A vaccine that would reduce the risk of cervical cancer faces a challenge from the religious right.A VACCINE proved to dramatically reduce cervical cancer, the second most common form of cancer among women, would be expected to sail through federal approval processes. Yet getting such a vaccine to the people who would benefit the most from it is no sure thing, thanks to those promoting an ideology that any sex outside (heterosexual) marriage is wrong. A far-right political agenda should not be allowed, again, to threaten women's health.
Today, the Centers for Disease Control and Prevention's Advisory Committee on Immunization Practices will determine whether Gardasil — which has been approved by the Food and Drug Administration as a guard against the cancer-causing human papilloma virus, or HPV, for girls and women ages 9 to 26 — should be widely used. The panel's decision would establish whether private insurers and the government would cover the cost of such vaccinations. By recommending that Gardasil be universally administered to girls ages 11-12, the committee can facilitate widespread vaccination and enable all girls and women to protect themselves from a sexually transmitted infection that the CDC says 80% of American women will have by age 50.Opponents of the vaccine argue that abstinence is a "foolproof" alternative that negates the need for mandatory vaccination. These groups believe that vaccination will act to lower young women's sexual inhibitions and promote risky sexual behavior, despite scientific evidence to the contrary.
Lunatic fringe, you say? Not anymore. Such beliefs are held by some Bush administration appointees. One of them — Reginald Finger, a medical doctor and a member of the CDC committee — is a believer in "just say no" as the preferred protection against HPV. Until last fall, Finger was a medical issues analyst for Focus on the Family, an ultraconservative group that advocates "abstinence until marriage and faithfulness after marriage as the best and primary practice in preventing HPV" and other sexually transmitted infections.
Read the rest of article Los Angeles Times
Washington, DC: State-authorized patients and their caregivers who use or possess medical cannabis will continue to be subject to federal arrest and prosecution, after the House of Representatives rejected a proposed amendment today that sought to bar the US Department of Justice (DOJ) from prosecuting patients who use cannabis medicinally in accordance with the laws of their states.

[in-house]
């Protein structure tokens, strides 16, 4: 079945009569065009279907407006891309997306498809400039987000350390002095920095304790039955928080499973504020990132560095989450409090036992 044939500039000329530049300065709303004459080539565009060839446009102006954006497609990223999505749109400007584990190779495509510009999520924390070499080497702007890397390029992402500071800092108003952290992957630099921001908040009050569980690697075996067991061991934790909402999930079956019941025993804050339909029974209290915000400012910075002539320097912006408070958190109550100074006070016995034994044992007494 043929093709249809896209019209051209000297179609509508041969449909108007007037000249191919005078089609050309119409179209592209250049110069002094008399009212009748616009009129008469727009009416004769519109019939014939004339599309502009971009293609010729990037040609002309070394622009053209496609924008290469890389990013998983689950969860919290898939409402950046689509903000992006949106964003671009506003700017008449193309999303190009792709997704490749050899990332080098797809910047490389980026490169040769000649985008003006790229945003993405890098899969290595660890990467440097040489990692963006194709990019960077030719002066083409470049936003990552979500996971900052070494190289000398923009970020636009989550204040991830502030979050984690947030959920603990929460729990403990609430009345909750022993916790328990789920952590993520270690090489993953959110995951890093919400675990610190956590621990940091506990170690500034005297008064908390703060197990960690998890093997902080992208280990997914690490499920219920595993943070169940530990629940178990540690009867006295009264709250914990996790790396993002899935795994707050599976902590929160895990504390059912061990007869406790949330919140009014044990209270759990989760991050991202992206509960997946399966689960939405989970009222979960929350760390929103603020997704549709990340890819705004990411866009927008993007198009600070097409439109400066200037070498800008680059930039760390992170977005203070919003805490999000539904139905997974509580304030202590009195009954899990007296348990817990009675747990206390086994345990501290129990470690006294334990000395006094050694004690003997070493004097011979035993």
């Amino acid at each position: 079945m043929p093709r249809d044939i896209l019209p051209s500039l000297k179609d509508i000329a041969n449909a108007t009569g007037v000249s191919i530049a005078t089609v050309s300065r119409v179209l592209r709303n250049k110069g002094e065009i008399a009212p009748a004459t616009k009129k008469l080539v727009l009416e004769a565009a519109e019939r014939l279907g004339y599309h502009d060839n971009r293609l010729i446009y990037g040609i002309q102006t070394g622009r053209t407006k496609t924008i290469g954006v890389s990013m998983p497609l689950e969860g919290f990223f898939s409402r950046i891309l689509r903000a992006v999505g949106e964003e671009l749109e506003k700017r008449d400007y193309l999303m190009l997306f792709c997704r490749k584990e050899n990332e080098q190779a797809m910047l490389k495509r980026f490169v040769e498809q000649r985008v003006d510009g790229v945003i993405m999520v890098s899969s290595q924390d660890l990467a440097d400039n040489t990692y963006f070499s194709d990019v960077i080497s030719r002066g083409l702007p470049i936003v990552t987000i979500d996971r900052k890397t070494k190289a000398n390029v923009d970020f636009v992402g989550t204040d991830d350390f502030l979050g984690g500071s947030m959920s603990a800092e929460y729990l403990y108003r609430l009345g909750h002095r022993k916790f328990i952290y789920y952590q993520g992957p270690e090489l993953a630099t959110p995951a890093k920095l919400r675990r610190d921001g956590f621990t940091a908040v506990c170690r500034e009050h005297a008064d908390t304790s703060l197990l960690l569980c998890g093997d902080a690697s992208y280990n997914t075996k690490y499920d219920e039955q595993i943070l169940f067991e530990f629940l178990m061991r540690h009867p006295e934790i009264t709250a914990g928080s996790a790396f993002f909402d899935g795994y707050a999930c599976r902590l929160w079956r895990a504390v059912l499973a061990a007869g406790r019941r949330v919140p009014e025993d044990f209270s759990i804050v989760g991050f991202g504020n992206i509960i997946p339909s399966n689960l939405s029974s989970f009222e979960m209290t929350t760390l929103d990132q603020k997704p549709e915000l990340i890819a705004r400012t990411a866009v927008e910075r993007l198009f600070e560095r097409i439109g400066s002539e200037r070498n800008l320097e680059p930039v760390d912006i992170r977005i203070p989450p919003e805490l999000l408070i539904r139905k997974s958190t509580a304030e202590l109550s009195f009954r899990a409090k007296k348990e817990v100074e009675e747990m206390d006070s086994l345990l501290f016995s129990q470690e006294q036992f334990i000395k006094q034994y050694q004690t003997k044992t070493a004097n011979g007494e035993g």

The House voted 259 to 163 against the bi-partisan measure, sponsored by Reps. Dana Rohrabacher (R-CA) and Maurice Hinchey (D-NY). The 163 House votes in favor of the patient-protection provision was the highest total ever recorded in a Congressional floor vote to liberalize marijuana laws. Of those who voted in support of the Hinchey/Rohrabacher medical marijuana amendment, 18 were Republicans (a gain of three votes from 2005) and 144 were Democrats (a loss of one vote from last year). The House's only Independent Congressman, Vermont Representative Bernard Sanders, also voted in favor of the amendment.
"For the fourth year in a row, Congress had an opportunity to stop wasting taxpayers' dollars arresting seriously ill patients who possess and use medical cannabis in compliance with state law," NORML Executive Director St. Pierre said. "Instead, 259 members of Congress chose today to prosecute patients."
Speaking on the House floor in favor of the amendment, co-sponsor Maurice Hinchey said, "This amendment has to do with two simple things: being compassionate for people who are suffering and dying ... and the right of states to govern medical practice, not this Congress."
Representative Dana Rohrabacher added that it is a "travesty" for the federal government to intervene in states that have voted in favor of the medicinal use of cannabis.
Also speaking in favor of the provision were co-sponsor Reps. Sam Farr (D-CA), Barney Frank (D-MA), Dennis Kucinich (D-OH), Barbara Lee (D-CA), David Obey (D-WI), and Lynn Woolsey (D-CA) Congressmen John Boozeman (R-AR), Steve King (R-IA), Tom Latham (R-IA), John Mica (R-FL), John Peterson (R-PA), and Frank Wolf (R-VA) spoke in opposition to the amendment.
For more information, please contact Allen St. Pierre, NORML Executive Director, at (202) 483-5500.